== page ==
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Peanut Allergies on the Rise, but Can They Be Prevented?

Analysis by Dr. Joseph Mercola

Peanut allergies have tripled in children, and health researchers say they’re at a loss when it comes to pinpointing a single factor responsible for it. So far, scientists theorize that the peanut allergy epidemic could be caused by a wide range of things, from being too hygienic to using too many antibiotics, to environmental pollutants like tobacco smoke and more. Whatever the cause, Medical Daily reports, something is causing children’s immune systems to become oversensitive and more prone to developing allergies.

When you’re allergic to a substance, your immune system mistakenly believes it is dangerous and produces immunoglobulin E (IgE) antibodies in an attempt to neutralize it. The symptoms can be immediate and even life-threatening, or can crop up over a period of hours. And, as the featured article notes, science is stymied as to what is causing this increase in food allergies.

When it comes to peanuts, or nuts in general, some evidence suggests that gradually introducing your infant to peanut products can help allay an allergy, possibly cutting the risk by as much as 80 percent. However, if your child has a known peanut allergy, you would embark on this kind of desensitization program only under the guidance of a knowledgeable doctor to avoid a potentially life threatening situation.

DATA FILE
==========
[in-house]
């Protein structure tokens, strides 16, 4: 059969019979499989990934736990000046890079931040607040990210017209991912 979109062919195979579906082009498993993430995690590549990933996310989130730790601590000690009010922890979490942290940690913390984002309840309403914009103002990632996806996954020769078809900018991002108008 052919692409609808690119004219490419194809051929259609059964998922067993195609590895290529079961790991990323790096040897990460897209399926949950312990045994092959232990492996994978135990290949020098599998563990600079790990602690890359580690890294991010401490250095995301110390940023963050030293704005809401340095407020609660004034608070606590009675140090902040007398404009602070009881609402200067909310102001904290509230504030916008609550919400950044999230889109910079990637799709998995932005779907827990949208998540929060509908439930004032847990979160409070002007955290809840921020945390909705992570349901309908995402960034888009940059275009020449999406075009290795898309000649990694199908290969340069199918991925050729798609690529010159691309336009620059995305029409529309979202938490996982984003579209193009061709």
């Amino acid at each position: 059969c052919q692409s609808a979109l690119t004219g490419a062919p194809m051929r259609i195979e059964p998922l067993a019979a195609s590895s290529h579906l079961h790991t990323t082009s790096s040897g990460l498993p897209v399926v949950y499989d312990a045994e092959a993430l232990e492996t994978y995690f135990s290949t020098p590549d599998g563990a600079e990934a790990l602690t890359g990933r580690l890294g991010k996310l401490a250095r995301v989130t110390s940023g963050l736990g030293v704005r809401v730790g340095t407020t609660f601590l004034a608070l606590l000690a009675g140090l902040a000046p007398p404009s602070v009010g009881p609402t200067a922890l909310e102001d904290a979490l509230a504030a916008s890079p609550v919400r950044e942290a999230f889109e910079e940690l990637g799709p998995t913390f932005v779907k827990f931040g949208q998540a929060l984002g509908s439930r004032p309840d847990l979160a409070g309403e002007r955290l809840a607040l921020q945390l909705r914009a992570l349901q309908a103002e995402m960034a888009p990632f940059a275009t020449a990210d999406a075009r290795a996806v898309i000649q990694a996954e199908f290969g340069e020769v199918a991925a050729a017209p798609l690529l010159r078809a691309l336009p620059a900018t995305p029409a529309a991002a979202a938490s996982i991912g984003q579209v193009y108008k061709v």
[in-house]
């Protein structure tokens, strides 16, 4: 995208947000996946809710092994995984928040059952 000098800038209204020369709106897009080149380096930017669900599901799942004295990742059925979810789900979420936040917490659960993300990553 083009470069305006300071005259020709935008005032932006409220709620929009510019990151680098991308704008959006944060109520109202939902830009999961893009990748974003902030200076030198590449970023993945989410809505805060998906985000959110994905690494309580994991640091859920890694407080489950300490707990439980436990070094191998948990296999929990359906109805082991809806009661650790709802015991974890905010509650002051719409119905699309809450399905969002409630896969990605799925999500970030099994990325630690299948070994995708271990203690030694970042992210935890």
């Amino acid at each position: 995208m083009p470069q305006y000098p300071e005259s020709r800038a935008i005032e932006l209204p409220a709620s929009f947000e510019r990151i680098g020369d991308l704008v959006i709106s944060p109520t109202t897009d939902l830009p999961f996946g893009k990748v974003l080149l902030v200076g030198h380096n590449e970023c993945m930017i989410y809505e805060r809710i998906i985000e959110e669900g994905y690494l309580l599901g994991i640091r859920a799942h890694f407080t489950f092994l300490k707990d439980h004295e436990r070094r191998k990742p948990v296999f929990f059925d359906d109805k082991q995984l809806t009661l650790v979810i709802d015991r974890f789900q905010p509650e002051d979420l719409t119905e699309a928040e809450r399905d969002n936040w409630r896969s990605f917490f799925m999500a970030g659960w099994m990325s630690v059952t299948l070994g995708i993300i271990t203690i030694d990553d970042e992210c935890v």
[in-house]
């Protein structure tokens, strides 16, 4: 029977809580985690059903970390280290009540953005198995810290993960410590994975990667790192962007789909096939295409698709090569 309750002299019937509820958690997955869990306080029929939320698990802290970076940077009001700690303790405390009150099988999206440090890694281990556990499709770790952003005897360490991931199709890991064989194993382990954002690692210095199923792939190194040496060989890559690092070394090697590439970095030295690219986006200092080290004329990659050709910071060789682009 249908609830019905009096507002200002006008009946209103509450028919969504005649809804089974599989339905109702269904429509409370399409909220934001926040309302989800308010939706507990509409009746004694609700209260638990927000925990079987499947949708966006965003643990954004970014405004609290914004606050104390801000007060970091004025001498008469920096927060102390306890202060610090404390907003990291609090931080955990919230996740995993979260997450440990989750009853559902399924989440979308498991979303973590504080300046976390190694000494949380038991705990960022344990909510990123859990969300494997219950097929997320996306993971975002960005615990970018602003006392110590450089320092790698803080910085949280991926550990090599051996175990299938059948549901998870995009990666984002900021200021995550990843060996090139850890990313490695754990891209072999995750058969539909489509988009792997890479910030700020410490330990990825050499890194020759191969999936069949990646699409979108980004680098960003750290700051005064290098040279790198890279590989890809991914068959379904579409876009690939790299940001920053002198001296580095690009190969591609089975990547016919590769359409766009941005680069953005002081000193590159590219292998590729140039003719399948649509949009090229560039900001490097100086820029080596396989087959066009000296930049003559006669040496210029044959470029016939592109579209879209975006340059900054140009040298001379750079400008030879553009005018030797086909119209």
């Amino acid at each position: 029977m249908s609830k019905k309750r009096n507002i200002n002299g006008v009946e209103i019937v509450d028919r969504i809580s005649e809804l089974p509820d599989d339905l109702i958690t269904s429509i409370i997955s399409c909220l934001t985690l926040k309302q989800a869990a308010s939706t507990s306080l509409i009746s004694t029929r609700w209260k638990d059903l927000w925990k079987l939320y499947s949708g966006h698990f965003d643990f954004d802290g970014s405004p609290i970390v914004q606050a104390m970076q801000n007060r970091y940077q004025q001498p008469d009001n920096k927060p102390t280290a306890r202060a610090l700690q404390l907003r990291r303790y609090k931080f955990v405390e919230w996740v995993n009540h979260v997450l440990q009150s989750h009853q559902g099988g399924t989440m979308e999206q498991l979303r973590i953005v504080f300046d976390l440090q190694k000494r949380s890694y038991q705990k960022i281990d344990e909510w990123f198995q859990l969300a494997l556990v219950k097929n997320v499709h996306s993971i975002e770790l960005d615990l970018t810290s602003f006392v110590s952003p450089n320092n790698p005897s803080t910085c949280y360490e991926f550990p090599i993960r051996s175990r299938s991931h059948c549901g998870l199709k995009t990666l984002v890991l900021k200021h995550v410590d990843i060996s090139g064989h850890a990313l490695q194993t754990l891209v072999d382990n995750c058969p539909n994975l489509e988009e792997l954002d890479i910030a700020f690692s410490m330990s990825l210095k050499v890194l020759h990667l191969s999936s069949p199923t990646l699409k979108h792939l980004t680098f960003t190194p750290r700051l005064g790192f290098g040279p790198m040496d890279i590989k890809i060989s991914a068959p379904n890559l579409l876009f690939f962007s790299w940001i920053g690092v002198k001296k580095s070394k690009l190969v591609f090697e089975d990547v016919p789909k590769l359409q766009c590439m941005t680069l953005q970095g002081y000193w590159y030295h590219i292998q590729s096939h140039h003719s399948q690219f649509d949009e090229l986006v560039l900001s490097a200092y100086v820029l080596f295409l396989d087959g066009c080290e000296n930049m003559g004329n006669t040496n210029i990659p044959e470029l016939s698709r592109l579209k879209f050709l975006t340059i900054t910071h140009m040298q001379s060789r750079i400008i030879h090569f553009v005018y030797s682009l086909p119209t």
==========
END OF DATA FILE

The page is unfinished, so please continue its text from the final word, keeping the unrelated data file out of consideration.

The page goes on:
On a broader scope, one way to avoid allergy triggers is to not eat processed foods, which are laden with additives, preservatives, colorings, flavorings and other chemicals that may increase your risk of an allergic reaction, or at the least put you in danger of developing an intolerance for certain foods. This is especially important to know, since preliminary data from a national study show that nearly 52 percent of Americans who have food allergies developed them after the age of 18.

These same results showed that shellfish is the most common food allergy, followed by peanuts and tree nuts, such as walnuts, cashews and pecans. Another common allergen that is added to many processed and packaged foods is soy. Although many Asian cultures eat soy each day in their diet, the soy they eat is fermented and quite unlike the soy fillers used in Western food with soy that’s been genetically engineered and grown saturated in herbicides like Roundup.

Interestingly, when children are allergic to eggs, milk or wheat products, they may grow out of the reaction as they age. However, adults who develop a food allergy usually continue to suffer for the remainder of their life.

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